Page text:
Now, the process for the preparation of a light-transmitting dense body of cubic system boron nitride according to the present invention will be described.

The process is characterized in that from 0.15 to 3.0 molar % of Me3 B2 N4 is diffused into a sintered product of hBN, and the Me3 B2 N4 -containing product is then sintered at a temperature of at least 1350 C. under a thermodynamically stable pressure for cBN.

The sintered product of hBN as the starting material is preferably of a high purity. For instance, a commercially available high purity sintered product of hBN (a product usually obtained by sintering hBN powder by means of a hot press method at a temperature of from 1700 to 2000 C. under pressure of from 350 to 1700 kg/cm2) is preliminarily baked in nitrogen gas at a temperature of 2100 C. for 2 hours to obtain a material having an oxygen content of not greater than 0.3% by weight.

Then, Me3 B2 N4 is diffused into the high purity sintered product of hBN thus obtained.

The following methods may be employed for the diffusion.

(1) A method in which Me3 B2 N4 or Me3 N2 is brought in contact with a sintered product of hBN and reacted and diffused in a nonoxydizing atmosphere.

(2) A method wherein a sintered product of hBN is placed in a crucible made of hBN to avoid direct contact with Me3 B2 N4 and is subjected to a vapor phase diffusion in nitrogen gas.

The method (1) is convenient from the viewpoint of the control of the diffusing conditions (i.e. the temperature and time).

Having thus diffusing Me3 B2 N4 into the sintered product of hBN, Me3 B2 N4 is highly dispersed and distributed in the sintered product of hBN. Accordingly, a sintered product of cBN obtained by treating this material under a high temperature and high pressure condition is highly pure and has an improved quality and uniform structure, and presents an excellent light-transmitting property. Further, Me3 B2 N4 such as Ca3 B2 N4 is susceptible to hydrolysis in air. However, this material is supported in the sintered product of hBN, whereby it can be handled in air when it is filled in a high pressure reactor, such being extremely advantageous.

The proportion of Me3 B2 N4 to be distributed into the sintered product of hBN is required to be from 0.15 to 3.0 molar %. If the proportion is less than 0.15 molar %, no adequate effectiveness is obtainable. On the other hand, if the proportion exceeds 3.0 molar %, the excessive amount of Me3 B2 N4 will remain at the intergranular boundaries of the sintered product, or a local abnormal grain growth is likely to take place, whereby a satisfactory sintered body will be hardly obtainable. In order to obtain a sintered body having a good light-transmitting property, the proportion should preferably be from 0.15 to 1.8 molar %.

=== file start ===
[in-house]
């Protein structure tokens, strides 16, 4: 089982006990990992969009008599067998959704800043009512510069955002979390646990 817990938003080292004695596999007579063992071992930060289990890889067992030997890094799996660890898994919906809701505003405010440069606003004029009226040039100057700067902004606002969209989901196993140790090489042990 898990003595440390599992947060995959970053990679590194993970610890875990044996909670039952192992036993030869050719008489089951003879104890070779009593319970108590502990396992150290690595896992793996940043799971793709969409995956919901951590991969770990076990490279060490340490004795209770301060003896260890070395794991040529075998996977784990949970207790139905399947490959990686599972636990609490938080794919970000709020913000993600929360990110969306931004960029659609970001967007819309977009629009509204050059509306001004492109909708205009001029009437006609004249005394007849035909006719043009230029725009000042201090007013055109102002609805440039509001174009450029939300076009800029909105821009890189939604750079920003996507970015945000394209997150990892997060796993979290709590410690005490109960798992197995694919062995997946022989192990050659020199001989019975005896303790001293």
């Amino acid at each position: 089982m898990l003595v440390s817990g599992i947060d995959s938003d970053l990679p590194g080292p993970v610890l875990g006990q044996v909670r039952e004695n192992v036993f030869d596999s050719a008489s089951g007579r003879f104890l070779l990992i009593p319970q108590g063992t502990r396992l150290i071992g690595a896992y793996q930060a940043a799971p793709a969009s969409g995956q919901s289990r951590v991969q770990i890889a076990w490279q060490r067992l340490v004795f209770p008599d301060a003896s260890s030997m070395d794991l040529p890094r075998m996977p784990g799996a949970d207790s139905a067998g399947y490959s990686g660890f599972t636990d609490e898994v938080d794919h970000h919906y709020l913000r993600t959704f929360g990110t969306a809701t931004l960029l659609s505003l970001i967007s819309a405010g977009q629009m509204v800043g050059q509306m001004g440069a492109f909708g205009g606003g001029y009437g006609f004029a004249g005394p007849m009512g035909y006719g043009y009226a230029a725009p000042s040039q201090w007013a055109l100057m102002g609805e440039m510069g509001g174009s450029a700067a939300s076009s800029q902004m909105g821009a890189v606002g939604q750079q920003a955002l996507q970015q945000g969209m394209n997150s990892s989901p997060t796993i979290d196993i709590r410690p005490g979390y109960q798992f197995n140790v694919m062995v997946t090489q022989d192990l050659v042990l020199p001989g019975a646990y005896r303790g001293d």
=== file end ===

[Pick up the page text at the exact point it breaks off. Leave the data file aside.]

The sintering must be conducted at a temperature of at least 1350 C. and under a thermodynamically stable pressure condition for cBN. The pressure value is estimated on the basis of the load-pressure curve grown with the phase transitions of bismuth, thallium and barium at room temperature that are given at 2.55, 3.7 and 5.5 GPa, respectively. The temperature is measured by means of a thermocouple made of platinum-platinum/rhodium (13%), and controlled by the electric power applied to the graphite heater.

FIG. 5 shows the temperature-pressure conditions in the region where cBN can be synthesized. In the Figure, A and B denote the thermodynamically stable regions for cBN, B denotes the region where cBN can be synthesized (when Me3 B2 N4 is used), C denotes the thermodynamically stable region for hBN, and D denotes an eutectic line of Me3 B2 N4 and BN. In the present invention, the synthesis is conducted in the shaded portion of the region B.

In the process of the present invention, e.g. a belt-type high pressure device as shown in FIG. 2 is used. FIG. 2 is a longitudinal cross-section of cell assembly in the belt-type high pressure device. In the Figure, a reference numeral 8 designates a cylinder of sodium chloride as a pressure applying medium, which is in a molten or semi-molten state under the temperature-pressure condition for the formation of a sintered body of cBN. Reference numeral 1 designates a graphite heater, numeral 10 designates a paper gasket, numeral 11 designates a pyrophyllite gasket, numeral 12 designates a ZrO2 thermal insulation disc, numeral 13 designates molybdenum plate and numeral 9 designates a current ring.

Alternating current or direct current power is supplied to the graphite heater 1 from the top and bottom anvils through the current ring 9 and the molybdenum plate 13. Such high pressure and high temperature generating device may be of any type so long as it is capable of maintaining the operating conditions throughout the duration required for producing a sintered body of cBN.